Researchers say weight loss can be maintained after losing it, adding that there’s hope to win the weight battle, according to a study.

Researcher published by the Obesity Society found that the achievement was possible among people who kept a healthy lifestyle after losing at least 30 pounds.

“People do want to hear that there is hope, and it is possible to keep weight off without having to take extreme measures,” Dr. Robert Kushner, a professor of medicine at Northwestern University Feinburg School of Medicine told ABC News.

Researchers tracked 3,000 successful dieters from the National Weight Control Registry (NWCR), over a 10 year period and found that they had maintained an average of a 52-pound loss at five years and an average of a 51-pound loss at 10 years, according to an analysis presented by the Obesity Society and reported in USA Today.

Those dieters weighed an average of 224 pounds before losing weight and dropped an average of 69 pounds, according to the analysis.

But the weight consistency seen in members of the NWCR is strongly backed by a healthy lifestyle that requires the following behaviors, according to USA Today:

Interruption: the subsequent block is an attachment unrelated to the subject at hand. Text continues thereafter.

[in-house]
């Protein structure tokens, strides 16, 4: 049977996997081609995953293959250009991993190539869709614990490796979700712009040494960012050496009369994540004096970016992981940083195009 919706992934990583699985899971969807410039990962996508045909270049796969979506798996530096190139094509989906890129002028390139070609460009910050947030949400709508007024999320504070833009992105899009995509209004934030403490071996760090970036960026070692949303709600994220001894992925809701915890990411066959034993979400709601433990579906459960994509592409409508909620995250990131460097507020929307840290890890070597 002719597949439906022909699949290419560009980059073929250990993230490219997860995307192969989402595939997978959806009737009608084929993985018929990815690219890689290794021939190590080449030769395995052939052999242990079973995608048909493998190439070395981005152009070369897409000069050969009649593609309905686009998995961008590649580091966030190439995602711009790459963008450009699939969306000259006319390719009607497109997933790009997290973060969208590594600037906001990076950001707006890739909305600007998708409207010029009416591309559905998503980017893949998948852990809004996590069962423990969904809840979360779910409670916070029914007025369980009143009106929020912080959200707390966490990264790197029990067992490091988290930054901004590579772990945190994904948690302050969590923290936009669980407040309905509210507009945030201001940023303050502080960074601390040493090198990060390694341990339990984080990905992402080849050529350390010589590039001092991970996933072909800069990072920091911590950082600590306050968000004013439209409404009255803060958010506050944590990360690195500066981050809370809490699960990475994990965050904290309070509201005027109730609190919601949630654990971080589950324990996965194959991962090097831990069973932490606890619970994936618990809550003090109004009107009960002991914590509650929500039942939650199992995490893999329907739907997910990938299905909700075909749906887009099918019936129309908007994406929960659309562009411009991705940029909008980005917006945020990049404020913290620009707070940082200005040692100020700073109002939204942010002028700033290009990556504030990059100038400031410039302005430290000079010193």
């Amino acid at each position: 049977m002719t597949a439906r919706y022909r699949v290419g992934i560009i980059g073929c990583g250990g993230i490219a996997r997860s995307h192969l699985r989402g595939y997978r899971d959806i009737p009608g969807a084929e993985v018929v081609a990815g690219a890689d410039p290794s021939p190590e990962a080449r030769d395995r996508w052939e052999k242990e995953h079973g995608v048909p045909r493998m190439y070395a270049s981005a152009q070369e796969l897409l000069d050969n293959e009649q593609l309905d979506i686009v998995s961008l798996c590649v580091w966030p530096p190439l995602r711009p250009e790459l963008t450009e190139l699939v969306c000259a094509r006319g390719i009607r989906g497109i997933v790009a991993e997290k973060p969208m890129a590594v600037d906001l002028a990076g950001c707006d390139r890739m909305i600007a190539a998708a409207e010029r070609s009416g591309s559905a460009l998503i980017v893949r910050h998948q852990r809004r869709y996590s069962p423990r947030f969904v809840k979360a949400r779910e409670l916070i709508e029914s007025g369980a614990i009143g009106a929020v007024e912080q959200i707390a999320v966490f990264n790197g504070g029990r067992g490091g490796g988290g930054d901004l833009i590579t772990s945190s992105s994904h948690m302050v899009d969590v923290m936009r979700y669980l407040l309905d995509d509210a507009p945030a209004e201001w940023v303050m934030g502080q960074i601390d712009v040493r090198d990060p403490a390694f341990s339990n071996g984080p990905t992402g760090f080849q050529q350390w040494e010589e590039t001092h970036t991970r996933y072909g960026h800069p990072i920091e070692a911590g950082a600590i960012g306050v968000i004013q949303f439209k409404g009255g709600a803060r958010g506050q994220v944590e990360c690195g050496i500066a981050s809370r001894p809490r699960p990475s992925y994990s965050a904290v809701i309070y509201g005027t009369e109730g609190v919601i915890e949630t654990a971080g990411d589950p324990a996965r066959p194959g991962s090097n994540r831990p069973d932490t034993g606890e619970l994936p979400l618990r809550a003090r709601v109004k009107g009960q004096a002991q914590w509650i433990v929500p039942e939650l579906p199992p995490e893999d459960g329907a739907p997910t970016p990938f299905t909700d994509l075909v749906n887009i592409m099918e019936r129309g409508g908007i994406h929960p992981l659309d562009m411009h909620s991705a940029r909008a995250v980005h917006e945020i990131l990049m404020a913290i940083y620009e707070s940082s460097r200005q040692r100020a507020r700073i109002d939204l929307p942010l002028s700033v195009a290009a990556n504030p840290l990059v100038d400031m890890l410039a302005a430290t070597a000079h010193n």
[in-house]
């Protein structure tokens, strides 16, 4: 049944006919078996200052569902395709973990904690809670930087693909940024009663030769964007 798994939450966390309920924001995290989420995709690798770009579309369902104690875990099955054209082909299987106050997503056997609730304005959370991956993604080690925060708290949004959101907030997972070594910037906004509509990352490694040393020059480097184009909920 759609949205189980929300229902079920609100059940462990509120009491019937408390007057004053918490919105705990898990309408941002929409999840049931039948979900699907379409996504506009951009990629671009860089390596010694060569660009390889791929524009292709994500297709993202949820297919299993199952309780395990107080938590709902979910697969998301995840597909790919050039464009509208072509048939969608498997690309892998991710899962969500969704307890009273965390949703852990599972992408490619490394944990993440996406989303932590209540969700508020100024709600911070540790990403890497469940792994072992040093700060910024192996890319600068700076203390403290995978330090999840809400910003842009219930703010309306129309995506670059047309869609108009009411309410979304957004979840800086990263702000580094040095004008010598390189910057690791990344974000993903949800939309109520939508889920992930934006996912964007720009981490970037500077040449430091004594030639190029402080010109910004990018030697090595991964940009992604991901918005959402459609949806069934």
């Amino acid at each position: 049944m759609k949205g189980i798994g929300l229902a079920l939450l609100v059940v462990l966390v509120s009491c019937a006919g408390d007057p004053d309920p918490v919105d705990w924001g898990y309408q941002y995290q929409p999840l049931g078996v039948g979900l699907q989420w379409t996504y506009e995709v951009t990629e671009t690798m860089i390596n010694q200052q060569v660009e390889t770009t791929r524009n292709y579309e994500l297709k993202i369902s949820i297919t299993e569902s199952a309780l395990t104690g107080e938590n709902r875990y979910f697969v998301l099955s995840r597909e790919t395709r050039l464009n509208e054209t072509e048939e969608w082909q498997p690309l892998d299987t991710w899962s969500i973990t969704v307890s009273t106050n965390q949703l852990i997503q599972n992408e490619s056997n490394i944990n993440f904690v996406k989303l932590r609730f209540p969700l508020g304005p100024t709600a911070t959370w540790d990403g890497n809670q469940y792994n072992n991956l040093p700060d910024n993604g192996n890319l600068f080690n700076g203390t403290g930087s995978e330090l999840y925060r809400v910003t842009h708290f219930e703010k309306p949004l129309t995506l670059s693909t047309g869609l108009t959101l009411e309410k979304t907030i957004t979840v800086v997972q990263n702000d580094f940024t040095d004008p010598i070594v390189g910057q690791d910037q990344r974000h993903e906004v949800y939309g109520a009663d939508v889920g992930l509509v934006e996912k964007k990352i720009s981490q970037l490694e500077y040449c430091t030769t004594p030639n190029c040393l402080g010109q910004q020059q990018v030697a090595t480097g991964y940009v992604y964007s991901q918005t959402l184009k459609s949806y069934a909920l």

•Track food intake.

•Count calorie or fat grams or use a commercial weight-loss program to track food intake.

•Follow a low-calorie, low-fat diet. Take in about 1,800 calories a day and less than 30% of calories from fat.

•Eat breakfast regularly.

•Limit the amount you eat out. NWCR members dine out an average of three times a week and eat fast food less than once a week.

•Eat similar foods regularly and don't splurge much on holidays and special occasions.

•Walk about an hour a day or burn the same calories with other activities.

•Watch fewer than 10 hours of TV a week.

•Weigh yourself at least once a week

“Most people are discouraged. The behaviors listed by the NWCR are reasonable, practical and consistent with healthy living,” Dr. Robert Kushner added.